BALANCE DISORDERS

A balance disorder is a disturbance of the body systems controlling balance. This disturbance can make people feel dizzy, unsteady, or as if they were spinning. Balance disorders are a common cause of falls and fall-related injuries, such as hip fractures.

Having good balance means you are able to control and maintain your body's position, whether you are moving or still. An intact sense of balance helps you walk without staggering, get up from a chair without falling, and climb stairs without tripping.
There are many types of balance disorders. One of the most common among older adults is benign paroxysmal positional vertigo or BPPV. With BPPV, you experience a brief, intense feeling of vertigo when you change the position of your head.
You may also experience BPPV when rolling over to the left or right upon getting out of bed, or when looking up for an object on a high shelf. In BPPV, small calcium particles in the inner ear become displaced, causing dizziness. The reason the particles get displaced is not known, although it may result from an inner ear infection, head injury, or aging.
Another type of balance disorder is labyrinthitis. The labyrinth is an organ of the inner ear that helps you maintain your balance. When the labyrinth becomes infected or swollen, It is typically accompanied by vertigo and imbalance.
Upper respiratory infections and other viral infections, and, less commonly, bacterial infections, can lead to labyrinthitis.
Ménière's disease is a balance disorder that causes
  • vertigo
  • hearing loss that comes and goes
  • tinnitus, which is a ringing or roaring in the ears
  • a feeling of fullness in the ear.
Ménière's disease can affect adults of any age. The cause is unknown.
Balance disorders can have a serious impact on an older person's life. They are a common reason older people fall. A fall or a life of limited physical activity due to balance disorders can lead to health problems, isolation, and loss of independence.
Falls are the leading cause of are the leading cause of injury and death in older adults.
Some balance disorders are caused by problems in the inner ear. Others may involve another part of the body, such as the brain or the heart. Aging, infections, head injury, certain medicines, or problems with blood circulation may result in a balance problem.
The part of the inner ear that is responsible for balance is the labyrinth. When the labyrinth becomes infected or swollen this condition is called labyrinthitis.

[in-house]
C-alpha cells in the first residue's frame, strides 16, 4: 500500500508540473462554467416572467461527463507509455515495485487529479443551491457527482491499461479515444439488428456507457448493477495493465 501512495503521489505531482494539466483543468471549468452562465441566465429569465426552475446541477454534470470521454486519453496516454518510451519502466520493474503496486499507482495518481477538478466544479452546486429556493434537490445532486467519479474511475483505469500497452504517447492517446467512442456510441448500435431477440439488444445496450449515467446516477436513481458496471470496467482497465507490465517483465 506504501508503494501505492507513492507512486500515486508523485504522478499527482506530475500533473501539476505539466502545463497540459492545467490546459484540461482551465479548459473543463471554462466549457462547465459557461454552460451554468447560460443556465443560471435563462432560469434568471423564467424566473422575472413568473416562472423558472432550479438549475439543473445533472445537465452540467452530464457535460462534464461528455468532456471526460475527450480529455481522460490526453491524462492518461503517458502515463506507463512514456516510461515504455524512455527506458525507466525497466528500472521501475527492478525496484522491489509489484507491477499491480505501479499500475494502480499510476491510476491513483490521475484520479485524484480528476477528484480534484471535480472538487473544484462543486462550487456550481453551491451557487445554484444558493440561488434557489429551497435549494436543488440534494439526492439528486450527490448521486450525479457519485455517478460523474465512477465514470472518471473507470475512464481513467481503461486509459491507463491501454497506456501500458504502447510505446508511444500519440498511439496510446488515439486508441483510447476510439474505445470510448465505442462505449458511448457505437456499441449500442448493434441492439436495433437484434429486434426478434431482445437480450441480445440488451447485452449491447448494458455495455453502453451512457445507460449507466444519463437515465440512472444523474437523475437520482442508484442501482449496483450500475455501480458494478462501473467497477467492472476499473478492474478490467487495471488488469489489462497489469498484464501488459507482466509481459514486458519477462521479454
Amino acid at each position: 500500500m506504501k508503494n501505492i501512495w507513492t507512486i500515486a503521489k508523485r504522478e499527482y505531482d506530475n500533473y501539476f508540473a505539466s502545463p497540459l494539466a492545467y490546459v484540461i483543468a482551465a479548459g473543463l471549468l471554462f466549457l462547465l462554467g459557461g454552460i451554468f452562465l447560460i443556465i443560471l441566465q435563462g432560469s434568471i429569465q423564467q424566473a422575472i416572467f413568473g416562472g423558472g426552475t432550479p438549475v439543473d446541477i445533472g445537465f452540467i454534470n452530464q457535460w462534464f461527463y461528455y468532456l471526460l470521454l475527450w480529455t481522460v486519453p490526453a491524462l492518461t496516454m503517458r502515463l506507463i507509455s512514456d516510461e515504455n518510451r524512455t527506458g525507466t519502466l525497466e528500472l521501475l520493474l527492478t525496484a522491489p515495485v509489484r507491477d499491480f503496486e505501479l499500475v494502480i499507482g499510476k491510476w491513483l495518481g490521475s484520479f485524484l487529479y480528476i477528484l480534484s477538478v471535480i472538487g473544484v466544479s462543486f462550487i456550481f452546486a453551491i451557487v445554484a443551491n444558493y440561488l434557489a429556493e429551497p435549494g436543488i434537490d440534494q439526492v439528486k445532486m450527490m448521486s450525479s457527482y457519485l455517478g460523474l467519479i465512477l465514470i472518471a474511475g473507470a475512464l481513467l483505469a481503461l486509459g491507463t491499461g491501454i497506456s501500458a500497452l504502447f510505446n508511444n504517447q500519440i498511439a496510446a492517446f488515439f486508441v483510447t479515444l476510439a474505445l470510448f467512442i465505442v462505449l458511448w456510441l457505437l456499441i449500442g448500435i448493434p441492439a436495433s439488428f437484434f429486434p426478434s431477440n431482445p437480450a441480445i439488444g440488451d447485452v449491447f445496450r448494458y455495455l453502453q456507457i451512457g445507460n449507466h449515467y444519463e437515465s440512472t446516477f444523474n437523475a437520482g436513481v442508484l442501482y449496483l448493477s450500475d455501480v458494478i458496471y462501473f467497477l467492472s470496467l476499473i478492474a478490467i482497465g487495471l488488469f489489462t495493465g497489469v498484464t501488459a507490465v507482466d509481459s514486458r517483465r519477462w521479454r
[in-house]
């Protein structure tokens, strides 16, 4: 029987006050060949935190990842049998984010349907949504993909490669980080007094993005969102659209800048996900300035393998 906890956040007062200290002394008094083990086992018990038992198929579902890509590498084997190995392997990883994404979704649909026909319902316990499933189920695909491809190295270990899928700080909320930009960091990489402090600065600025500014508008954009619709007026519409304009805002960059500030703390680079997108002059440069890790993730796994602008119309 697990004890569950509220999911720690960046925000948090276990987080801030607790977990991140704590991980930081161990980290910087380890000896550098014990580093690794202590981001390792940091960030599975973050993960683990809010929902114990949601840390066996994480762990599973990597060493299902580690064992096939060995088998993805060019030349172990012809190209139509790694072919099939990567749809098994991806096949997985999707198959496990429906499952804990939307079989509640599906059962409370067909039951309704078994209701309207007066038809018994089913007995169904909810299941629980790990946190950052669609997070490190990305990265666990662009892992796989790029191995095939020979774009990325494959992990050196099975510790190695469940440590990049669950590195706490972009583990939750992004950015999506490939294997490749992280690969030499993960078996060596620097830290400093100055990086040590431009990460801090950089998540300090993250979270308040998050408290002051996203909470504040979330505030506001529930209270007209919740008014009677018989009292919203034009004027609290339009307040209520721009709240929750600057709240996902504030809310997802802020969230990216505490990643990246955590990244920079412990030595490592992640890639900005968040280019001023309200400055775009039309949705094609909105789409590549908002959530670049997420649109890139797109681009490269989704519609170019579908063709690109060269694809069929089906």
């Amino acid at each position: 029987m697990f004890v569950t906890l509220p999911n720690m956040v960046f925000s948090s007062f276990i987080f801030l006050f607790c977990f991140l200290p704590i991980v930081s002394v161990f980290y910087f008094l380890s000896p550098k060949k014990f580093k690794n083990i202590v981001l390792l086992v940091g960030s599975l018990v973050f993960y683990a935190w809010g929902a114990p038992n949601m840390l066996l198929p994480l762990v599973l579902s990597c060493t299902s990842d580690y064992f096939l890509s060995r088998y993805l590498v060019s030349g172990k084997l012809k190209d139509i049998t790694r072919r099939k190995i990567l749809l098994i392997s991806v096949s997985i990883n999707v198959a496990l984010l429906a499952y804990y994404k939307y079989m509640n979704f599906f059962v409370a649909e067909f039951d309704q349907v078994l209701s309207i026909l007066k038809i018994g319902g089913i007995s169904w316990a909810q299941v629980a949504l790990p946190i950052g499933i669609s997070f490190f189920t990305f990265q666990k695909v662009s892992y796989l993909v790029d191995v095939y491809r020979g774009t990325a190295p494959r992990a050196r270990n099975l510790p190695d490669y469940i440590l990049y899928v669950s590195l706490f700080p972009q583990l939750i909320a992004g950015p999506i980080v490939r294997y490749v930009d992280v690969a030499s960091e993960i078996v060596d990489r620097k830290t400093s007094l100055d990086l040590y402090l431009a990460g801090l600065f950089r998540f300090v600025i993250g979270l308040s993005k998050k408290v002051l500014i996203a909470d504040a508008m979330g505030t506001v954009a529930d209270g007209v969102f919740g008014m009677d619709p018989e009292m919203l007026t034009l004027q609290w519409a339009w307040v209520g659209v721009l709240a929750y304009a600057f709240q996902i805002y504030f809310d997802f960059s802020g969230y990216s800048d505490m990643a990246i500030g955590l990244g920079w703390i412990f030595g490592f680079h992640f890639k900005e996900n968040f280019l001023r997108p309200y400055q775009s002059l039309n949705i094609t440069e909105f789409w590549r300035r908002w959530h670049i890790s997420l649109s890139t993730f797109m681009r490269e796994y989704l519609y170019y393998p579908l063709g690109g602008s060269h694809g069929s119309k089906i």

Upper respiratory infections, other viral infections, and, less commonly, bacterial infections, can lead to labyrinthitis.
Some medications, such as those used to lower blood pressure, can make you feel dizzy. Other medications might damage the inner ear. These medications are called ototoxic. Some antibiotics are ototoxic. Check with your doctor if you notice a problem while taking a medication.
Diseases of the circulatory system, such as stroke, can cause dizziness and other balance problems. Smoking and diabetes can increase the risk of stroke. Low blood pressure also can cause dizziness.
Your diet and lifestyle can help you manage certain balance-related problems. Ménière's disease is linked to a change in the volume of fluid in the inner ear. By eating low-salt (low-sodium) or salt-free foods, and steering clear of caffeine and alcohol, you can make symptoms such as vertigo less severe.
Balance problems due to high blood pressure can be managed by eating less less salt (sodium), maintaining a healthy weight, and exercising. Balance problems due to low blood pressure may be managed by drinking plenty of fluids, such as water, avoiding alcohol, and being cautious regarding your body's posture and movement, such as standing up slowly and avoiding crossing your legs when you’re seated.
Ask yourself the following questions. If you answer "yes" to any of these questions, you should discuss the symptom with your doctor.
  • Do I feel unsteady?
  • Do I feel as if the room is spinning around me?
  • Do I feel as if I'm moving when I know I'm standing or sitting still?
  • Do I lose my balance and fall?
  • Do I feel as if I'm falling?
  • Do I feel lightheaded or as if I might faint?
  • Does my vision become blurred?
  • Do I ever feel disoriented, losing my sense of time, place, or identity?
Balance disorders can be signs of other health problems, such as an ear infection, stroke, or multiple sclerosis. In some cases, you can help treat a balance disorder by seeking medical treatment for the illness that is causing the disorder. Exercises, a change in diet, and some medications also can help treat a balance disorder.
In benign paroxysmal positional vertigo, or BPPV, small calcium particles in the inner ear become displaced, causing dizziness. A doctor or otolaryngologist can treat BPPV by carefully moving the head and torso to dislodge these particles.
An NIDCD-supported clinical trial in BPPV showed that repositioning maneuvers work well, and offered clinicians a range of choices in selecting the treatment best suited to each individual’s unique needs.
Ménière's disease is caused by changes in fluid volumes in the inner ear. People with Ménière's disease can help reduce its dizzying effects by lowering the amount of salt (sodium) in their diets. Limiting alcohol or caffeine also may be helpful.
Some medications, such as corticosteroids or the antibiotic gentamicin, also are used to treat Ménière's disease. Although gentamicin can help reduce the dizziness that occurs with Ménière's disease, it occasionally destroys sensory cells in the inner ear which can result in permanent hearing loss. Corticosteroids don't cause hearing loss; however, research is underway to determine if they are as effective as gentamicin.
(Courtesy:nihseniorhealth.gov)

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